This paper analyses air quality data from megacity Delhi, India, during different periods related to the COVID-19, including pre-lockdown, lockdown and unlocked (post-lockdown) (2018-2020) to determine what baseline levels of air pollutants might be and the level of impact that could be anticipated under the COVID-19 lockdown emission scenario. The results show that air quality improved significantly during the lockdown phases, with the most significant changes occurring in the transportation and industrially dominated areas. A pronounced decline in PM2.5 and PM10 up to 63% and 58%, respectively, was observed during the lockdown compared to the pre-lockdown period in 2020. When compared to 2018 and 2019, they were lower by up to 51% and 61%, respectively, dropping by 56% during unlock. Some pollutants (NOx and CO) dropped significantly during lockdown, while SO2 and O3 declined only slightly. Moreover, when compared between the different phases of lockdown, the maximum decline for most of the pollutants and air quality index occurred during the lockdown phase 1; thus, this period was used to report the COVID-19 baseline threshold values (CBT; threshold value is the upper limit of baseline variation). Of the various statistical methods used median + 2 median absolute deviation (mMAD) was most suitable, indicating CBT values of 143 and 75 ug/m3 for PM10 and PM2.5, respectively. This results although preliminary, but it gives a positive indication that temporary lockdown can be considered as a boon to mitigate the damage we have done to the environment. Also, this baseline levels can be helpful as a first line of information to set future target limits or to develop effiective management policies for achieving better air quality in urban centres like Delhi. Supplementary Information: The online version contains supplementary material available at 10.1007/s13762-021-03142-3.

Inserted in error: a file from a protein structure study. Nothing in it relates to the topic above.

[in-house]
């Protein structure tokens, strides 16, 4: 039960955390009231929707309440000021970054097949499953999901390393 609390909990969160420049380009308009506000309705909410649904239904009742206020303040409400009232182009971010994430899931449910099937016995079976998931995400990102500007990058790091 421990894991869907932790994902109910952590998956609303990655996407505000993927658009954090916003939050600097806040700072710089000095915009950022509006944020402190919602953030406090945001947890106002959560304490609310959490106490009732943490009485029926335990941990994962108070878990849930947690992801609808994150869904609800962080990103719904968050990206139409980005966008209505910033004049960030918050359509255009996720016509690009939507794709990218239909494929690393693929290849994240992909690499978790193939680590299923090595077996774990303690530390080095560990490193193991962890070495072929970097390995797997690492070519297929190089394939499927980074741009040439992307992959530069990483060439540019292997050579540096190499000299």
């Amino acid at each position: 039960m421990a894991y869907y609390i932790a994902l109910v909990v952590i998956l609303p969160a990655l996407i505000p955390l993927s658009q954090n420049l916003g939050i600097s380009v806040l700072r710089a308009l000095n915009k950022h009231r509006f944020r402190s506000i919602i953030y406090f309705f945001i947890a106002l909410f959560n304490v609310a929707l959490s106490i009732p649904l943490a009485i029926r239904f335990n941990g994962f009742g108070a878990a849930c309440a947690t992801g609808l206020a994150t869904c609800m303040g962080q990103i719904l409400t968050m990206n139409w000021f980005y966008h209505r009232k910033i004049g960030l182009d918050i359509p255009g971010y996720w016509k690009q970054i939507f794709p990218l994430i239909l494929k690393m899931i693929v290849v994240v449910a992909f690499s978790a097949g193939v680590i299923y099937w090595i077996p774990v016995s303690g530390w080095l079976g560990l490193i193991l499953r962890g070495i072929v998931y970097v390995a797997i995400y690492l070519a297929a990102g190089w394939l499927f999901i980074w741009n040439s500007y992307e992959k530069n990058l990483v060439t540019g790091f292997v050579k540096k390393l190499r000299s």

19.